Since we were to have a picnic lunch on our trip, the parents of the preschoolers were asked to pack a peanut-free lunch for their kids (since the center is peanut-free - YAY!). While I haven't heard any outright complaints about this, I have seen how so many people are unaware of what "peanut-free" really means, even though it has been explained that the foods cannot be labeled with a "May Contains" statement.
While we were walking around the zoo, I overheard a couple of parents talking about how they were unprepared to pack a lunch for their young child (since lunch is usually provided at daycare). They said they only had peanut butter, so they sent their kids with a jelly only sandwich. I really appreciate these parents taking the peanut-free lunch seriously.
When it came lunch time, I glanced around at what the other kiddos brought. Most people did a pretty good job. I didn't see any PB&J sandwiches, but I did spy a few granola bars. I didn't check any labels, but I can almost guarantee they were processed with peanuts. I know they didn't intentionally send these, but it just goes to show that people who don't deal with food allergies don't really know what to look for, nor do they check labels of every single item like food allergy mommas do. I don't hold any bad feelings towards them, they just don't get it.
Now, I have been on other daycare field trips where lunches were supposed to be peanut-free, and I have seen worse items included, but again, I believe it was out of ignorance and not intentional. Luckily this trip was with one of my non-allergy kiddos, so I wasn't too concerned. It is more about principle. The daycare does a wonderful job of remaining peanut-free, which is difficult with all the store bought cupcakes that come through the door. The more difficult distinction comes from homemade treats brought in that don't have a label. There's no way of knowing for sure if the cake or cookie mix (or frosting, etc) was processed with peanuts. I have had a few wonderful parents go out of their way and bring in the original box from the mix they used so I could look it over. That always made me feel better. I realize it is difficult for non-allergy parents to really understand how to read labels and how important being careful with food is. This is why food allergy education is so important, especially since food is EVERYWHERE!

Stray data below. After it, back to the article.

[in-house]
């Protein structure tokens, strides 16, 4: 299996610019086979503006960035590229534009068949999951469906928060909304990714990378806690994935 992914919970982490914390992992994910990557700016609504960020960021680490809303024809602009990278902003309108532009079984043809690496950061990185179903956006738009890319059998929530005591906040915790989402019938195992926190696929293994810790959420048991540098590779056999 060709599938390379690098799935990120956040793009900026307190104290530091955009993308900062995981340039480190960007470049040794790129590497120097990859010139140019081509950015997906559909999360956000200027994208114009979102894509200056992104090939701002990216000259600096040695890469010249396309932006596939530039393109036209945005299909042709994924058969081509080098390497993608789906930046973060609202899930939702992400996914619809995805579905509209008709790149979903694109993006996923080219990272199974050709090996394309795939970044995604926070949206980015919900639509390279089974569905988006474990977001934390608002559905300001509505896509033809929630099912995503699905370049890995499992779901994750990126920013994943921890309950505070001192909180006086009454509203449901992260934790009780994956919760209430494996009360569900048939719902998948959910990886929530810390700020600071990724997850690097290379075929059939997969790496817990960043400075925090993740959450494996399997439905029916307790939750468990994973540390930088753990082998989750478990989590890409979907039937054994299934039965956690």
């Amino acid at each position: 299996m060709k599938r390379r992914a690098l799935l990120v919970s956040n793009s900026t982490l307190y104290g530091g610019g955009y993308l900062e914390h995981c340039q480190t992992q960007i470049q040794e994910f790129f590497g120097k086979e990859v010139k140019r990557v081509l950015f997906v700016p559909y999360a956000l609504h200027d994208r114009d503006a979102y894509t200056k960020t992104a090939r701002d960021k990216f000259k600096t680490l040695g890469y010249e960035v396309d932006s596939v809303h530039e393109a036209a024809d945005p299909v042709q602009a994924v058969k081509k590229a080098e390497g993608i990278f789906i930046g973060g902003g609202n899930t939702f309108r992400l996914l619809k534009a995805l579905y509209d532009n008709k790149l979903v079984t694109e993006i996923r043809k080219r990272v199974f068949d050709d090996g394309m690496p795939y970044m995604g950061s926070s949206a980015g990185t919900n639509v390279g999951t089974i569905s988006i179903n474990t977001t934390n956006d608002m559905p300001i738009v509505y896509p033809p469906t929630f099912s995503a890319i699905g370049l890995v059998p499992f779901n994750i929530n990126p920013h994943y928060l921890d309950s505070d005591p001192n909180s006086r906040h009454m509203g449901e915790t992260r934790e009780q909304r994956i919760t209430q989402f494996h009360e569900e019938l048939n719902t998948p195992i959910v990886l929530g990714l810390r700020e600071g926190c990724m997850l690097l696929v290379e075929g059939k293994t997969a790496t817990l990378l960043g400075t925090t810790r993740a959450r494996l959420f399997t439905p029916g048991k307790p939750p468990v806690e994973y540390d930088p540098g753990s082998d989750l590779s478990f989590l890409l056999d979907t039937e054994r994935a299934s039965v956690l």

We had a wonderful time at the zoo! We got to see all the animals, including a temporary alligator exhibit. Cutie and I are pictured above with her favorite zoo animal, the giraffe (mine too). After our picnic lunch we got to take a train ride through the park. The kids even got to scream in a tunnel during the train ride! A great time was had by all!